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Denver mayor declares emergency in response to influx of migrants

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Kevin J. Beaty
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Denverite
Authorities opened an emergency shelter on Tuesday, Dec 6, at a city-owned recreation center following the migrants' arrival on Monday night.

Updated at Friday Dec. 6 at 4:31 p.m.

Denver Mayor Michael Hancock declared a city-wide emergency on Thursday in response to the ongoing influx of migrants from the southern border. The emergency declaration gives authorities access to additional resources and funding.

The declaration comes a day after Denver opened a second emergency shelter to accommodate the migrants. Like the first, the second shelter is also located at a recreation center. A third recreation center is being used as a reception site, where arriving migrants can access the shelters and other resources. Authorities opened the first shelter following the arrival of a large group of migrants on Monday, Dec. 5.

Officials say about 800 migrants have been served by city-run shelters over the last few weeks. More are arriving on a daily basis, with 130 arriving in the city Thursday night. 369 migrants are currently staying at city emergency shelters, and 156 are staying at other locations, such as church-run shelters.

"This influx of migrants and our current space and staffing challenges have put an immense strain on city resources to the level where they are on the verge of reaching a breaking point," said Denver Mayor Hancock on Thursday.

He also says there is no indication that their arrival is politically motivated or facilitated by any government entities.

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Kevin J. Beaty
/
Denverite
More than 150 migrants have been accommodated at the city emergency shelter, with others going to a church-run site or leaving shelters to reunite with family or friends already living in Colorado.

According to the city’s office of emergency management, a group of about 90 individuals arrived at Union Station late on Monday, Dec. 5. Denver Rescue Mission, which is working with the city to continue providing shelter and resources, sheltered about 50 members of the group at its facility on Lawrence Street that night. Denver Rescue Mission could not accommodate everyone, prompting the city to open the first emergency shelter.

“We're trying to just meet them at their baseline needs of shelter and food at this point,” says Denver Rescue Mission’s Public Relations Manager Stephen Hinkel. “We all deserve the basic needs of life, and that's what we're going to provide these immigrants with while they're in our city.”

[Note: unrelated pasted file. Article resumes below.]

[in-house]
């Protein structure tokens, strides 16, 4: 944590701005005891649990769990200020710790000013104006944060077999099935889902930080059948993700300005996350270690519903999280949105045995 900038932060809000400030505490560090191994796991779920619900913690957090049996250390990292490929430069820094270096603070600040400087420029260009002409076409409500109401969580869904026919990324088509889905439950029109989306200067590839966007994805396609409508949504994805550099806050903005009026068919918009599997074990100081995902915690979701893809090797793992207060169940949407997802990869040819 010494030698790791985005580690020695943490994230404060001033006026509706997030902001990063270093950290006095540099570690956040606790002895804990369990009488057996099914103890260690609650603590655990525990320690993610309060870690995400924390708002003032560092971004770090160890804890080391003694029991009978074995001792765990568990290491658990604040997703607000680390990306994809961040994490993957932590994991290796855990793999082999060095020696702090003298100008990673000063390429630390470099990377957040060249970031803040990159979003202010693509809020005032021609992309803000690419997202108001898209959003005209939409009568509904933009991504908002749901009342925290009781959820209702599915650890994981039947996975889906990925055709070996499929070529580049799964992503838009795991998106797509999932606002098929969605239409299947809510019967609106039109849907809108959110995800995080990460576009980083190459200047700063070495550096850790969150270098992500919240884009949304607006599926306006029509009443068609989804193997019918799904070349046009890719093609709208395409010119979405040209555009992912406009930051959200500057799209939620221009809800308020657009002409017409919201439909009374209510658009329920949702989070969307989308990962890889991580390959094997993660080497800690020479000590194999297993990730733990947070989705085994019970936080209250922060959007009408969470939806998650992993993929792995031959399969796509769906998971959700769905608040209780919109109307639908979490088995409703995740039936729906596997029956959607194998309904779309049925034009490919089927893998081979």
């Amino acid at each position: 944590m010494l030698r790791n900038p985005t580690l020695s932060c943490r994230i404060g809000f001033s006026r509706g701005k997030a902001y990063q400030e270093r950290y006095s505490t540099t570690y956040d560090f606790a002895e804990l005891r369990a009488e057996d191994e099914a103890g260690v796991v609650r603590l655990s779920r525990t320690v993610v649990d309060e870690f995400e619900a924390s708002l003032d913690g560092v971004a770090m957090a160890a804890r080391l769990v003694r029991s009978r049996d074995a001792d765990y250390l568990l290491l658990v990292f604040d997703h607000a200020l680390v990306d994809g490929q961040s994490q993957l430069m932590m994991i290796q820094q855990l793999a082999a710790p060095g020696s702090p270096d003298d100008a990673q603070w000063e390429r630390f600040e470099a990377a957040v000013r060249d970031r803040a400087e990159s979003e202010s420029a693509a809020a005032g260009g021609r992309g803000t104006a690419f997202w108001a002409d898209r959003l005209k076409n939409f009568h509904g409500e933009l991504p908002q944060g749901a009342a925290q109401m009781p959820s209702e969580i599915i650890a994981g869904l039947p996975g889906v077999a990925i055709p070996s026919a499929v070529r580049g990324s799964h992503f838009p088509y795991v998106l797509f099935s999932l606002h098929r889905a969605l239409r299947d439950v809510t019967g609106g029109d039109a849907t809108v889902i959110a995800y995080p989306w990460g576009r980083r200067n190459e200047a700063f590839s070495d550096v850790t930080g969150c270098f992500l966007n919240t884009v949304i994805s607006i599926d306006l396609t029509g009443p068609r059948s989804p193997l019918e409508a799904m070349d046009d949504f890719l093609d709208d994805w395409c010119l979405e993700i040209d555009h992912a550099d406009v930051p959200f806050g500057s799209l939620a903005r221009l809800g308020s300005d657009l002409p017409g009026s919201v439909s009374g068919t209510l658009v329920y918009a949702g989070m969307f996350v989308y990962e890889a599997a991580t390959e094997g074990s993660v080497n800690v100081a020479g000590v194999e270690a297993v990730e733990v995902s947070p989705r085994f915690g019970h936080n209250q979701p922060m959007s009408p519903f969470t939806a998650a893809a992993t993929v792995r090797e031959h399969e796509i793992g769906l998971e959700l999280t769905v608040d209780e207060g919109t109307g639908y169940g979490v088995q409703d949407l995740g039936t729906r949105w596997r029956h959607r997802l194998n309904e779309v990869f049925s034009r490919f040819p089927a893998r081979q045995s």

Officials say the migrants are from Venezuela and other countries in Central and South America, and most likely came to Denver through El Paso, TX. Groups of them have been arriving in the city at increasing rates over the last few months, many making their way into the city's shelter system.

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Lucas Brady Woods
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KUNC
Some of the migrants stayed at Denver Rescue Mission's Lawrence Street shelter Monday night.

“We know that there are better ways to treat asylum seekers,” says Colorado Senator Julie Gonzales, who has sponsored state-level immigration legislation in the past. “I call on our members of Congress to really push for comprehensive immigration reform.”

She also says the state has the resources to support and resettle these migrants, like the Office of New Americans, which is meant to integrate immigrants and refugees. Colorado also has legal defense fund to help navigate the immigration system.

The arrivals in Denver this week follow a recent push by republican governors to transport thousands of migrants from the southern border to blue cities. Earlier this year, Republican-led states transported migrants to Democratic strongholds like New York City, Martha’s Vineyard and Philadelphia.

The City and County of Denver is not able to accept donations at this time and is instead directing people to the Denver Community Church, Americans Friends Service Committee, and Colorado Hosting Asylum Network.

I’m the Statehouse Reporter at KUNC, which means I help make sense of the latest developments at the Colorado State Capitol. I cover the legislature, the governor, and government agencies.
As KUNC's Senior Editor and Reporter, my job is to find out what’s important to northern Colorado residents and why. I seek to create a deeper sense of urgency and understanding around these issues through in-depth, character driven daily reporting and series work.